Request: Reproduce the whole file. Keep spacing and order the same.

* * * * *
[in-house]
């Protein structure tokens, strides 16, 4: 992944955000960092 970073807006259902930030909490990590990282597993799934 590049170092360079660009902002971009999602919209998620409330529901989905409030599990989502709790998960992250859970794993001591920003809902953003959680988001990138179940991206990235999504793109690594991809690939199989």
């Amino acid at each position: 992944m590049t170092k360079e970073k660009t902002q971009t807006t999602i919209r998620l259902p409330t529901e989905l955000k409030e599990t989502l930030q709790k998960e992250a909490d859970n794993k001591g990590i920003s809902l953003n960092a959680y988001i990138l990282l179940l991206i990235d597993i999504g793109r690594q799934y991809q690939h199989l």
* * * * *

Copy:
[in-house]
């Protein structure tokens, strides 16, 4: 992944955000960092 970073807006259902930030909490990590990282597993799934 590049170092360079660009902002971009999602919209998620409330529901989905409030599990989502709790998960992250859970794993001591920003809902953003959680988001990138179940991206990235999504793109690594991809690939199989």
């Amino acid at each position: 992944m590049t170092k360079e970073k660009t902002q971009t807006t999602i919209r998620l259902p409330t529901e989905l955000k409030e599990t989502l930030q709790k998960e992250a909490d859970n794993k001591g990590i920003s809902l953003n960092a959680y988001i990138l990282l179940l991206i990235d597993i999504g793109r690594q799934y991809q690939h199989l």